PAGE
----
Singapore, 3 March 1997
By Ed Pousson, Joshua Project 2000 Coordinator for SE Asia
This morning, Dr. David Shibley, founding president of Global Advance, launched the second day of the Southeast Asia Joshua Project 2000 Consultation with challenging thoughts from Joshua. Taking over from Moses, Joshua had to break with the past. But in so doing, he never lost the passion for the promise that Moses carried through the wilderness for 40 years. While affirming the value of missiological research in our present and future missions context, Dr. Shibley cautioned the 400 delegates against reducing missions into an "objective science." While making the most of research, we must also capture and carry the same "subjective passion" from those who have gone before us, as did Joshua when he succeeded Moses.
Later in the morning, delegates gathered into people group workshops based on country or region of interest and involvement. Participants began to analyze the mission contexts of the unreached peoples in Malaysia, Brunei, Indonesia, the Philippines, Myanmar, Thailand, Vietnam, Cambodia, Laos, India, China, and Central Asia. In order to shift the thinking and planning from a country or regional focus to a people-group focus, the walls of each workshop are plastered with the names of the Joshua Project peoples found in the respective country or region. In a later session, participants will pull down from the wall the names of those people groups that are known to be engaged. The names of peoples that remain on the wall will then become the central concern for group interaction, analysis, and prayer.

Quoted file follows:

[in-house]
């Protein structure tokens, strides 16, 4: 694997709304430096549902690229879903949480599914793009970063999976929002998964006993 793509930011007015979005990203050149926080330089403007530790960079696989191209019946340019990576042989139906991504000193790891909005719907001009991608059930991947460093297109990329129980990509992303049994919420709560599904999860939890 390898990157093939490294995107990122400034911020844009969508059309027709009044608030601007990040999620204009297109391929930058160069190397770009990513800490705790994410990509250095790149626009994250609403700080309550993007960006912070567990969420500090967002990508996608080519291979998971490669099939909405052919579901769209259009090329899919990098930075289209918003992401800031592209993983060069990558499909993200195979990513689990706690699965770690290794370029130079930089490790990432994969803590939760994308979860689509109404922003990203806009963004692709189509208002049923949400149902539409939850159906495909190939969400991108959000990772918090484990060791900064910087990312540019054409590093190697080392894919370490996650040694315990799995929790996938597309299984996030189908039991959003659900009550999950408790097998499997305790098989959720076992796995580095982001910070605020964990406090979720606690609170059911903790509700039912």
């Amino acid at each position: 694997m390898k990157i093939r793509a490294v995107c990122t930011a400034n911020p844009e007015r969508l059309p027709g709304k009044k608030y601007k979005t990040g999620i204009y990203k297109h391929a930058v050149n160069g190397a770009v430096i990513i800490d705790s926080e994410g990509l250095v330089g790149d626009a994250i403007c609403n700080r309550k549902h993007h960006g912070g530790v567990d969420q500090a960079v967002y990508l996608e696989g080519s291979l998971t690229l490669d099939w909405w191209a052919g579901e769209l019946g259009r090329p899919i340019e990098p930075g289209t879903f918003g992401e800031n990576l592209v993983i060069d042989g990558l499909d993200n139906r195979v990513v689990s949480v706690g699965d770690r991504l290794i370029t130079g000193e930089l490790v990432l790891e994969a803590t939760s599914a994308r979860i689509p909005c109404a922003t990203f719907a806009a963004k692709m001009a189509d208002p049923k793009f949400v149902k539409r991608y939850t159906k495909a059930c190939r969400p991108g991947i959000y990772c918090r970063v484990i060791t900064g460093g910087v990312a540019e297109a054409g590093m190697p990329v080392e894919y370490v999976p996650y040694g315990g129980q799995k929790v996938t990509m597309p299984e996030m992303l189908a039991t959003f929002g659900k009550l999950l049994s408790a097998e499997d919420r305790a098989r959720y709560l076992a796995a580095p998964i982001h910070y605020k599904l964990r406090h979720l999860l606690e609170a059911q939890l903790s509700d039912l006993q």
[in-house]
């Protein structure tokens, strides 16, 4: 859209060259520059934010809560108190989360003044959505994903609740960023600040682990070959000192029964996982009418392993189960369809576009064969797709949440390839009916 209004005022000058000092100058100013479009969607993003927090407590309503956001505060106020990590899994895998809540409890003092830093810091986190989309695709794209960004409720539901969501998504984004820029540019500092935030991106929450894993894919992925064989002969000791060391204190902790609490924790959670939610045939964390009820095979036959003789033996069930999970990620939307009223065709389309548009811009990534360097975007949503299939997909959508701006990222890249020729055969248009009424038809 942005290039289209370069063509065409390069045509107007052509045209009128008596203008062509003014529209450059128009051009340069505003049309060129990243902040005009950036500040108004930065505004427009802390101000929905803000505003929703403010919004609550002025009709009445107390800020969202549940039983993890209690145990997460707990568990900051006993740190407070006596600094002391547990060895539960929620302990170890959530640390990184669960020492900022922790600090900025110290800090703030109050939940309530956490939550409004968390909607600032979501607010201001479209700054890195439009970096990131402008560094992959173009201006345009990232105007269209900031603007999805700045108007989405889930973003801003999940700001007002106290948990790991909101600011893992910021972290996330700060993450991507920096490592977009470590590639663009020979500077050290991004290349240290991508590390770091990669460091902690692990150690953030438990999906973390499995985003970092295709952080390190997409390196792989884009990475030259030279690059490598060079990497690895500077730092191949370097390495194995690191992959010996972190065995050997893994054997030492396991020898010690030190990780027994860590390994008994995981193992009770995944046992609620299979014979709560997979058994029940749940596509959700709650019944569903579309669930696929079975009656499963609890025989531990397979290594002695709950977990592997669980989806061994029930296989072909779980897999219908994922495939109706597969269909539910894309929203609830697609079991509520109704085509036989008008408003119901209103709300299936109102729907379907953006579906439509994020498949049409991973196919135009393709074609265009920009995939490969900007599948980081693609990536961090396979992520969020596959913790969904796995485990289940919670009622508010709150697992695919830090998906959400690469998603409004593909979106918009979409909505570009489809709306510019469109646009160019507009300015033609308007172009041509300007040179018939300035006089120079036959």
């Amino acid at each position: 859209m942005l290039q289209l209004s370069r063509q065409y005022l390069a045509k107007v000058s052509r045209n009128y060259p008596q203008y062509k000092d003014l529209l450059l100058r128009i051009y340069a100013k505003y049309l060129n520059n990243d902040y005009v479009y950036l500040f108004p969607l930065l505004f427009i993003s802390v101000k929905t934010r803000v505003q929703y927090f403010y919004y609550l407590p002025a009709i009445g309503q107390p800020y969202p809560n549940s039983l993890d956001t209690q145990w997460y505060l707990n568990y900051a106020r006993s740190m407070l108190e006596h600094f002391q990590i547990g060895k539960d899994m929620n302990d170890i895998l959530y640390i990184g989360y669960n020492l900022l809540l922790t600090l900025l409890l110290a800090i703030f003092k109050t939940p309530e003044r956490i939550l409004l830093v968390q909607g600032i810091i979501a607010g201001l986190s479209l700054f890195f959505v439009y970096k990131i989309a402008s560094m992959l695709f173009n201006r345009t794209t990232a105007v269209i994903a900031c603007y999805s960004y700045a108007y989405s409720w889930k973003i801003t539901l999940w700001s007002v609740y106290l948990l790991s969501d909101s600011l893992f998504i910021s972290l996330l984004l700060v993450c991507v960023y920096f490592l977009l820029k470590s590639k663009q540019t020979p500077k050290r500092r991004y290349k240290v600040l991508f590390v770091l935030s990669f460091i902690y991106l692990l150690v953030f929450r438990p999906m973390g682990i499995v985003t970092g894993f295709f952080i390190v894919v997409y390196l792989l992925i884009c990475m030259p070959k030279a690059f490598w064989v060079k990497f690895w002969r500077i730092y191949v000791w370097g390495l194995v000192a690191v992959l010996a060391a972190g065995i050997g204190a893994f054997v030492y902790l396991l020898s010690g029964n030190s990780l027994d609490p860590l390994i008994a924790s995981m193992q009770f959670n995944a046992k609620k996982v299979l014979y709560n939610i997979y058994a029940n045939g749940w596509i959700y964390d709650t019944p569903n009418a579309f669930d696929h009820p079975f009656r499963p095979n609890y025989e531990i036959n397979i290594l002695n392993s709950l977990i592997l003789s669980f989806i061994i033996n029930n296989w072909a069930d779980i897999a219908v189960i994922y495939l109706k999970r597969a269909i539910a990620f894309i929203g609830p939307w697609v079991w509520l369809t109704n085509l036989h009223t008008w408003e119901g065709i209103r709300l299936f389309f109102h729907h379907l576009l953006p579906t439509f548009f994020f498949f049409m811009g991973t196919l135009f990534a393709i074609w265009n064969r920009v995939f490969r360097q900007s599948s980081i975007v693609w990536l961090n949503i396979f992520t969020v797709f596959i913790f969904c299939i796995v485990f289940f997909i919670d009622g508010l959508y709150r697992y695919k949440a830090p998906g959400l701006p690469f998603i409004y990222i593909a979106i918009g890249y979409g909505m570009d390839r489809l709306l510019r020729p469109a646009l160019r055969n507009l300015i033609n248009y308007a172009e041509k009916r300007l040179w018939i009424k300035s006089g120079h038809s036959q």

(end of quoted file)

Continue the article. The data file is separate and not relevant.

In the afternoon, in 10 parallel workshops, experienced practitioners led the interaction on groundbreaking concepts and strategies for frontier missions. The topics are:
Each delegate has a choice of two workshops during the consultation.
A growing spirit of faith and expectancy marked this evening's plenary session. Luis Bush explained and proclaimed the vision of Joshua Project 2000 as a living, unfolding revelation of a global plan to complete the dream of a church for every people and the gospel for every person by AD2000. Tying in perfectly with David Shibley's morning devotion, Luis expounded the "spirit of Joshua" in terms of "a Servant, a Soldier, a Surveyor, and a Successor." As Joshua "spied out the land," surveying the unreached peoples today is a vital and significant part of Joshua Project 2000. Two key national leaders, one from India and one from Indonesia, gave powerful testimonies as to how research processes in their own nations have borne precious fruit in the form of unity, networking, cooperation, and pioneer church planting among unreached peoples. At the conclusion of the message, many came to the altars and humbly prostrated themselves, as Joshua did, seeking the Lord's heart and plan for our promised inheritance, the healing of the peoples of the earth.
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